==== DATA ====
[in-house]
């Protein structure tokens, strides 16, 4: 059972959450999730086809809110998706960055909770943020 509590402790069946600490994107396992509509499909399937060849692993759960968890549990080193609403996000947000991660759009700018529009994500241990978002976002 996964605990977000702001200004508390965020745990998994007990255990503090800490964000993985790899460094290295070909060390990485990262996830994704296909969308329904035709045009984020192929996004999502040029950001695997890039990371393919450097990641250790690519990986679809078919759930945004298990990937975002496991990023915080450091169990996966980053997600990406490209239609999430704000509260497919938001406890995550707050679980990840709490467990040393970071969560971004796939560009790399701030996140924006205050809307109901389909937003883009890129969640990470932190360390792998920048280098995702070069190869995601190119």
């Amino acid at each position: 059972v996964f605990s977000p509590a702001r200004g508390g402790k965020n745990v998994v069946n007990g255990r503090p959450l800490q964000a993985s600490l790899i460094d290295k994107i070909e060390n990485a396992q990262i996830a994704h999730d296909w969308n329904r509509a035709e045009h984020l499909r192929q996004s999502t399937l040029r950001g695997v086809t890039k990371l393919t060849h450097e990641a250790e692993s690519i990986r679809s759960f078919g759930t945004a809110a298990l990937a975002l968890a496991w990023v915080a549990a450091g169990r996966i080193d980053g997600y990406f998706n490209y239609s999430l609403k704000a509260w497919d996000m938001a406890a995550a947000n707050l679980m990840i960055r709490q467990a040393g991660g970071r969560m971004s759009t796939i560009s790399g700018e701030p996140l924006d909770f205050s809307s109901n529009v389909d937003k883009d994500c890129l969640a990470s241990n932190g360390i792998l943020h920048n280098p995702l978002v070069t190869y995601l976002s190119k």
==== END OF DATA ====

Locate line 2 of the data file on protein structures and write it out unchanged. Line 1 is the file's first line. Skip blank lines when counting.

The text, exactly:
């Protein structure tokens, strides 16, 4: 059972959450999730086809809110998706960055909770943020 509590402790069946600490994107396992509509499909399937060849692993759960968890549990080193609403996000947000991660759009700018529009994500241990978002976002 996964605990977000702001200004508390965020745990998994007990255990503090800490964000993985790899460094290295070909060390990485990262996830994704296909969308329904035709045009984020192929996004999502040029950001695997890039990371393919450097990641250790690519990986679809078919759930945004298990990937975002496991990023915080450091169990996966980053997600990406490209239609999430704000509260497919938001406890995550707050679980990840709490467990040393970071969560971004796939560009790399701030996140924006205050809307109901389909937003883009890129969640990470932190360390792998920048280098995702070069190869995601190119």